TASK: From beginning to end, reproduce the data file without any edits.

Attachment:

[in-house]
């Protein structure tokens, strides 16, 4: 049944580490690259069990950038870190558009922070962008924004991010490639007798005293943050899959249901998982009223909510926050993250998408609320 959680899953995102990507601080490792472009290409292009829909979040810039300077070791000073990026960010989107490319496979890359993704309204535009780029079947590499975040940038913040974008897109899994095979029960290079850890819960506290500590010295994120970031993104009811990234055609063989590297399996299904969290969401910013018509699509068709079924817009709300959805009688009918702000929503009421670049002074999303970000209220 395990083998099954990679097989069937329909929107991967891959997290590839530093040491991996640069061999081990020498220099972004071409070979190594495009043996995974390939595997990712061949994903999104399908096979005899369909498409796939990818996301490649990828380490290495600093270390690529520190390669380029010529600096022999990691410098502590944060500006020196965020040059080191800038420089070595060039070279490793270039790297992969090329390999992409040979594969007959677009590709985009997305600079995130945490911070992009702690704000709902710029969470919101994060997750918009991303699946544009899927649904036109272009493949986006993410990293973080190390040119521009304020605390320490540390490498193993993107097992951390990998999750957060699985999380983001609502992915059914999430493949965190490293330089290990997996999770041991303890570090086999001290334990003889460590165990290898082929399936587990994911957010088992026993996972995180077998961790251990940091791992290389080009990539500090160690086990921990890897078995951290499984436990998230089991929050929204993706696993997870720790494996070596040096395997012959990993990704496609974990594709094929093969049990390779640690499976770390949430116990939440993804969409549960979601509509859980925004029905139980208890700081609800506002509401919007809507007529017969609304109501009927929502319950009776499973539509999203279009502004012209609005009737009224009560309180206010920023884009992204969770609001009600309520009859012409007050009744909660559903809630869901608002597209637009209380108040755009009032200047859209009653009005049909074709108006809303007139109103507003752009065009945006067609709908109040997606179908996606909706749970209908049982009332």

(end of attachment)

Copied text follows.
[in-house]
């Protein structure tokens, strides 16, 4: 049944580490690259069990950038870190558009922070962008924004991010490639007798005293943050899959249901998982009223909510926050993250998408609320 959680899953995102990507601080490792472009290409292009829909979040810039300077070791000073990026960010989107490319496979890359993704309204535009780029079947590499975040940038913040974008897109899994095979029960290079850890819960506290500590010295994120970031993104009811990234055609063989590297399996299904969290969401910013018509699509068709079924817009709300959805009688009918702000929503009421670049002074999303970000209220 395990083998099954990679097989069937329909929107991967891959997290590839530093040491991996640069061999081990020498220099972004071409070979190594495009043996995974390939595997990712061949994903999104399908096979005899369909498409796939990818996301490649990828380490290495600093270390690529520190390669380029010529600096022999990691410098502590944060500006020196965020040059080191800038420089070595060039070279490793270039790297992969090329390999992409040979594969007959677009590709985009997305600079995130945490911070992009702690704000709902710029969470919101994060997750918009991303699946544009899927649904036109272009493949986006993410990293973080190390040119521009304020605390320490540390490498193993993107097992951390990998999750957060699985999380983001609502992915059914999430493949965190490293330089290990997996999770041991303890570090086999001290334990003889460590165990290898082929399936587990994911957010088992026993996972995180077998961790251990940091791992290389080009990539500090160690086990921990890897078995951290499984436990998230089991929050929204993706696993997870720790494996070596040096395997012959990993990704496609974990594709094929093969049990390779640690499976770390949430116990939440993804969409549960979601509509859980925004029905139980208890700081609800506002509401919007809507007529017969609304109501009927929502319950009776499973539509999203279009502004012209609005009737009224009560309180206010920023884009992204969770609001009600309520009859012409007050009744909660559903809630869901608002597209637009209380108040755009009032200047859209009653009005049909074709108006809303007139109103507003752009065009945006067609709908109040997606179908996606909706749970209908049982009332």